JCU Re-Discovers Swimming Ants

Here’s an interesting story with a twist.. 🙂

ABC News today reported that Dr Simon Robson has “discovered a new type of ant, believed to be the only species that can live, swim and navigate under water“. It goes on to quote him saying:

“I was actually working with a film crew working on insects in the mangroves and they wanted to film one of these ants and I said, ‘Well, lets put it on a rock in a puddle of water and that’ll stop it going away and then you’ll be able to film it,’ and the ant promptly just leapt off the edge of the rock and swam across the water and disappeared”

First of all this is not a new type of ant, merely a newly discovered behaviour of Polyrhachis Sokolova, but that’s not unusual for a media translation of a science/technology story.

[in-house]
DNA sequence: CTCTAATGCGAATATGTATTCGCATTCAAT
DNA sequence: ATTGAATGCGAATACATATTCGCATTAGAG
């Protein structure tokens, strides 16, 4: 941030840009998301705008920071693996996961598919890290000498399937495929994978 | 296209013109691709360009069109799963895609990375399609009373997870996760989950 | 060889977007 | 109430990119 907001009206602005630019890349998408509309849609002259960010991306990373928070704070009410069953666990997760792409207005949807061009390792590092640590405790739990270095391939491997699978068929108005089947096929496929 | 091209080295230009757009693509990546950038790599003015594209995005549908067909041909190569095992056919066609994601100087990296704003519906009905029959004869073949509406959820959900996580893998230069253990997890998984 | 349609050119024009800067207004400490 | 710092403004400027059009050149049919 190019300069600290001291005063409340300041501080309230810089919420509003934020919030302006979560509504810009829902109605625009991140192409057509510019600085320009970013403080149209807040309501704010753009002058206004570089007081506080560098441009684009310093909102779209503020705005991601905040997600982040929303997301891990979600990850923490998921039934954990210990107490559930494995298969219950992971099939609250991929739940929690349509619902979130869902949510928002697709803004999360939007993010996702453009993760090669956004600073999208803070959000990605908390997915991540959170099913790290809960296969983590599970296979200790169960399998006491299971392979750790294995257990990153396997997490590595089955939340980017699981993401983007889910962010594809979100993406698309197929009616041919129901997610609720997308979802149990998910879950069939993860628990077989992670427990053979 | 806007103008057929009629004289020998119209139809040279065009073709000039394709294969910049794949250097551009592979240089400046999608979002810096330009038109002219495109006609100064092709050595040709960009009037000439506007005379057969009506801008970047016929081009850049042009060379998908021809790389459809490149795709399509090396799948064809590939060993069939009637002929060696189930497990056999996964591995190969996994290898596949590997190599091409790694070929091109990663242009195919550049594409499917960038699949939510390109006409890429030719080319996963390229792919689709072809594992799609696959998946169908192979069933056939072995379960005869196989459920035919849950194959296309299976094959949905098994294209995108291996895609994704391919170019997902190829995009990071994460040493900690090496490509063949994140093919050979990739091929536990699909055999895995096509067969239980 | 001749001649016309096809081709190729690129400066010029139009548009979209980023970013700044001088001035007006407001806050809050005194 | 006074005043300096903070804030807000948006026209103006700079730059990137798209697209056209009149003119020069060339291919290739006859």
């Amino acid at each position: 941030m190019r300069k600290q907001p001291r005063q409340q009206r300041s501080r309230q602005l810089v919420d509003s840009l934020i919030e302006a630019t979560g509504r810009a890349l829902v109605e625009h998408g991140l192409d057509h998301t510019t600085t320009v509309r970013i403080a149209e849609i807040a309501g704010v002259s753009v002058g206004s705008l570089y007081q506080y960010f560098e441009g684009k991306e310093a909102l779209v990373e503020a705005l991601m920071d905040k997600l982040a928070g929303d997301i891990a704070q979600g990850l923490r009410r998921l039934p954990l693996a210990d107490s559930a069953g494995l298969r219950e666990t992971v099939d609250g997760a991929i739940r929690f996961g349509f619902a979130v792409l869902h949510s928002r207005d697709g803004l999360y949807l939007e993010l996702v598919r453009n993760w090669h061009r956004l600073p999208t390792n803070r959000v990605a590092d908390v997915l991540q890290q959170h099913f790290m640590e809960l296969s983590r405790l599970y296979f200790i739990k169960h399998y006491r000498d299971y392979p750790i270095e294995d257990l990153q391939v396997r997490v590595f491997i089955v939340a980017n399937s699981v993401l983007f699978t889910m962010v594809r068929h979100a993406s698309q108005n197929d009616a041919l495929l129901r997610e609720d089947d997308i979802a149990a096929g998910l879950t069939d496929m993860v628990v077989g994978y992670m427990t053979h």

More interesting is that there is a JCU press release from 2001 that says:

Issue date: 31-AUG-2001

Bees might be known as the busiest of insects, but a JCU Honours student has discovered one species of ant which doesn’t sleep, knows how to swim and shares its babies with other nests.

School of Tropical Biology student Angela Shuetrim has spent most of this year investigating the behavioural habits of Polyrhachis sokolova, an ant species occupying the mangrove habitat at Three Mile Creek, near Pallarenda.

(Underlining added)

It turns out that Angela Shuetrim is a research student under Dr Robson and that there was another press release put out by JCU on March 10th 2006 that mentions all the researchers.

So my guess is that this apparent re-discovery is the result of a mangling of multiple stories together by the ABC, maybe to make it sound like groundbreaking research happened whilst the BBC was filming ‘Life in the Undergrowth’ – who knows ?

Still, it’s interesting to know that at least one species of ant can swim. 😉